Farriers put best feet forward in contest

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Enjoying the sun this weekend I spent it at the Yorkshire Showground, supporting a local team in the National Farrier Competition. This was the second year our practice had sponsored the team, which included Graeme and Stuart Moran.

We work closely with all the farriers in our area. Keeping horses healthy and sound is what both our roles are and the opportunity to give something back to them in sponsorship is a measure of our gratitude.

Last year the team finished sixth, which was a fantastic achievement given that there are teams from all over the country, some of which have some of the best farriers in the world. Over two days of competition there are different categories and marks given, not just for making the shoes, but also for the trimming and fitting of shoes within a given time period. Competition is intense and hard work.

I was lucky enough to go on Saturday. The competition was held during the Countryside Live event so I took my nephew and niece along. They were fascinated with the farriery, but there were so many other attractions that we spent all day there. It was a small version of the Great Yorkshire Show, with classes for sheep, pigs, cattle and horses. We had a great day and although our team didn’t manage to build on their success, they did a sterling job and represented this region with credit.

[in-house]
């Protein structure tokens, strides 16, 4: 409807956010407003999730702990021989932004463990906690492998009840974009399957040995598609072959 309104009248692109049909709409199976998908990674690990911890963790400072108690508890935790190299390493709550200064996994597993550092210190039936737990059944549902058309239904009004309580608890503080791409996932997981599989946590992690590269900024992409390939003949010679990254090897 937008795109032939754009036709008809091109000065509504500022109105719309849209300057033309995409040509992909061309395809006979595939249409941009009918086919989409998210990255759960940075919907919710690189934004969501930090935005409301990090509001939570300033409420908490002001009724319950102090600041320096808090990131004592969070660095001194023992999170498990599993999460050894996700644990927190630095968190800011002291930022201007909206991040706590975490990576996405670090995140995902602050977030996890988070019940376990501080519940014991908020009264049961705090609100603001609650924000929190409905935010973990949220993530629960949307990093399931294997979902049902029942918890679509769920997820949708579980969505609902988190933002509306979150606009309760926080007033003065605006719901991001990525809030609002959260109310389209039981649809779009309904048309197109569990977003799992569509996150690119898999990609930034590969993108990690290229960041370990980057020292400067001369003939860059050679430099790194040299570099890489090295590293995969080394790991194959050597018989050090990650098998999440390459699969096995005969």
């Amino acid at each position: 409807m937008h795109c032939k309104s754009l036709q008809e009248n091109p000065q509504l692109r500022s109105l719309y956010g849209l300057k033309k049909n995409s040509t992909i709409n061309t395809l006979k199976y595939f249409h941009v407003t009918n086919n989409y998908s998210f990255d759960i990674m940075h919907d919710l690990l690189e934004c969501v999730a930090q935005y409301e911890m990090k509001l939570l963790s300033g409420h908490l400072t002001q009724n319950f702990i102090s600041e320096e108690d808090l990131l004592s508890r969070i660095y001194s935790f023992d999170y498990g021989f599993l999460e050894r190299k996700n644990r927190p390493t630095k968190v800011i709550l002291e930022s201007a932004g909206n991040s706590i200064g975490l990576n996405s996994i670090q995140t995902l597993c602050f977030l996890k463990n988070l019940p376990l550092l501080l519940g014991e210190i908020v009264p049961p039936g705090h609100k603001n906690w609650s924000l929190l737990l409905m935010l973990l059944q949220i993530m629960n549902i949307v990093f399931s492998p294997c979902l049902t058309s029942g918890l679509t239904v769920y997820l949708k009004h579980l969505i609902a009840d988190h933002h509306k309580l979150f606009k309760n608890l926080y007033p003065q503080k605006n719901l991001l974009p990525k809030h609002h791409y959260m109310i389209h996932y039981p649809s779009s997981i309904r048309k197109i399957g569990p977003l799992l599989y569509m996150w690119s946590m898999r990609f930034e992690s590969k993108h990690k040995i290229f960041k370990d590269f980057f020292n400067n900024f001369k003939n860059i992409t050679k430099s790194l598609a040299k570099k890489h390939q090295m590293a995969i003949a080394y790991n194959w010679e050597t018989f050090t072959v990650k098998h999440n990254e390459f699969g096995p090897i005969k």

On the equine side of the practice we had several testing cases recently, which all now seem to be improving. I’ve seen several nasty wounds, one of which was a horse that as it went in to the sale ring caught its shoulder on a door.

Our client bought it despite the wound and on its arrival at the yard, I examined it and found several small fragments of bone from a deep penetrating tract. I removed these, flushed and sutured the wound. The filly is now sound and making a remarkable recovery.

Horses never cease to amaze me, and it’s often the case of the larger wound, despite it looking dramatic, the better. Time and again it’s the small, sometimes not even visible wounds over joints that are the most worrying, with the implications for joint sepsis being a major concern.

We are having a client meeting on November 27, titled Vaccination – why bother? This will be an informative and hopefully fun meeting about vaccination for equine flu, tetanus, herpes and strangles. Anyone interested in attending should contact the surgery.

SALLY BOOTH, Director